Attack on Titan

TV review by
Edie Nugent, Common Sense Media
Attack on Titan TV Poster Image
Popular with kidsParents recommend
Extreme violence, bloodshed are center stage in hit anime.

Parents say

age 13+
Based on 52 reviews

Kids say

age 12+
Based on 284 reviews

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A lot or a little?

The parents' guide to what's in this TV show.

Positive Messages

There are clear demonstrations of courage and teamwork, but much of the content is violent and disturbing enough that it nearly drowns out these more positive themes. Self-reliance and fortitude are important to this tale of Davids fighting scary Goliaths. While the lead characters are fighting for the greater good, their motivations are frequently revenge-based.

Positive Role Models & Representations

The main characters are a mixed bag of positive and negative qualities. Eren is hotheaded and impulsive, but he does exhibit positive qualities, such as loyalty to his friends and family and bravery in his quest to fight for freedom. Mikasa is an incredibly capable warrior, compartmentalizing her emotions effectively and resorting to violence only when necessary. Her presence can be somewhat menacing to other characters. Initially cowardly, Armin evolves in the series to become an important figure in the battle against the Titans, using his intelligence to bolster their offensive strategy.


In the first episode, Eren's mother is gleefully bitten in two by one of the titular "Titans." Grisly scenes of death and dismemberment are present: brutal beatings, flying teeth, and lots of blood. Though the consequences of violence (both from the Titans and the human military offense) are shown, this does little to mitigate the way the series revels in the shock value of its gore.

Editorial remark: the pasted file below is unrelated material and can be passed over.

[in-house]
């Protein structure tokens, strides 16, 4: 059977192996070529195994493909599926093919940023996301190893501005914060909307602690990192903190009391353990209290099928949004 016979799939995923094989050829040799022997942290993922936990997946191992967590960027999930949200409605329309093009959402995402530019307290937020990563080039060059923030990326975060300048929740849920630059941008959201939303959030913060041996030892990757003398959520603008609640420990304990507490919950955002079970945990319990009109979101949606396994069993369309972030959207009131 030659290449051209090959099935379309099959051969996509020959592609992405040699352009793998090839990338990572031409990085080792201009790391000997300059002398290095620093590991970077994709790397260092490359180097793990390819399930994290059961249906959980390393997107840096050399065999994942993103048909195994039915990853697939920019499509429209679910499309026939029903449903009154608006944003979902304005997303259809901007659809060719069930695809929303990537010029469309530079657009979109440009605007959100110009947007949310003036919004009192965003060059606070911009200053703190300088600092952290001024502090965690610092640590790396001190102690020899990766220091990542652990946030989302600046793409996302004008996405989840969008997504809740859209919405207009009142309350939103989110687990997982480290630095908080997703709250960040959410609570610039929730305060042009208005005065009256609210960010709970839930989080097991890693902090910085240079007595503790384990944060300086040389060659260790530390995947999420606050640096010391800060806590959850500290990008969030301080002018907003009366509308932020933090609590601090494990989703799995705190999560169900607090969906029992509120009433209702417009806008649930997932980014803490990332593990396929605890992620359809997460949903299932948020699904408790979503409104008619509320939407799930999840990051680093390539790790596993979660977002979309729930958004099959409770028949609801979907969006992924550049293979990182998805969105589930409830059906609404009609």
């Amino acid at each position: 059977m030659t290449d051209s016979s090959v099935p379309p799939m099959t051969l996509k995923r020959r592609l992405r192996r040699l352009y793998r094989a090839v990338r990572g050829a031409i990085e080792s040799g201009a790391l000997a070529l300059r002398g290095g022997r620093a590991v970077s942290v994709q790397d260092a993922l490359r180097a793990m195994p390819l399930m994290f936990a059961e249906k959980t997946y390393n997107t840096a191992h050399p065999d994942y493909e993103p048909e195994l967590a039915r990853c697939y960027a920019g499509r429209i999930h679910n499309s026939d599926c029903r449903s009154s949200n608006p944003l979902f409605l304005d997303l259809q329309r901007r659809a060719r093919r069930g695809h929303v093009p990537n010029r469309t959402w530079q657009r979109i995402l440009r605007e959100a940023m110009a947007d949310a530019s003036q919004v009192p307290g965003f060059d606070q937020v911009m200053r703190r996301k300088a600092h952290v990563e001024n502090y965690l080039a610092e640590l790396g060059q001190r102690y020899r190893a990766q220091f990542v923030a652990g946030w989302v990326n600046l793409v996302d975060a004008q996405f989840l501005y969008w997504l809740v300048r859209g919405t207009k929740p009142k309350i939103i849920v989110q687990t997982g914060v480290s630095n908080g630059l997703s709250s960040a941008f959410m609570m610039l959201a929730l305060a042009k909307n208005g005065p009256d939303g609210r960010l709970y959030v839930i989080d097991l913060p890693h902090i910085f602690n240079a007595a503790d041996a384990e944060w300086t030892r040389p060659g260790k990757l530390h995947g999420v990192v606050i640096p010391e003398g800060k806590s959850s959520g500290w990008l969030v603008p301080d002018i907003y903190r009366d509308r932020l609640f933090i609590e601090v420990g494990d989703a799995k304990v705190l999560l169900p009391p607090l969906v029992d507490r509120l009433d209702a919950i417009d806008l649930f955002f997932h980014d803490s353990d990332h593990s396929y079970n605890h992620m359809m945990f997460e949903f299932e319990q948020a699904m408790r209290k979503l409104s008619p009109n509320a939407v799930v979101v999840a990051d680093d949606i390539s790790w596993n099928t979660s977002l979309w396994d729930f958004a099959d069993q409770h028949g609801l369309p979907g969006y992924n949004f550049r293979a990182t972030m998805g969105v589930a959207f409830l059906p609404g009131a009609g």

The show is far from sexual, with little to no innuendo, flirting, or kissing. Nonsexual nudity is present, however, as the male and female Titans are naked. The creatures are unable to reproduce, as they lack reproductive organs, and their bodies resemble undressed Barbie dolls.


Some occasional instances of "f--k" and "s--t" are present in the subtitles, but more often language such as "ass" and insults such as "idiot" are employed.


Attack on Titan has a relatively small number of products associated with it, including a live-action movie, several video games, and a few books, which include the manga (Japanese comics) series the show was based on.

What parents need to know

Parents need to know that Attack on Titan is a violent and brutal entry in the anime genre not suited for children, tweens, or some younger teenagers. The scenes of battle are particularly intense: People lose limbs and heads and are swallowed by naked giants known as "Titans." Even off the battlefield, savage beatings and murder take place. Ethically the story is challenging, and even the more redeeming characters engage in extreme violence and threats. The storyline contains some surprises and even political intrigue, but make no mistake: The real draw is graphically violent, if well-animated, fight scenes.

User Reviews

  • Parents say
  • Kids say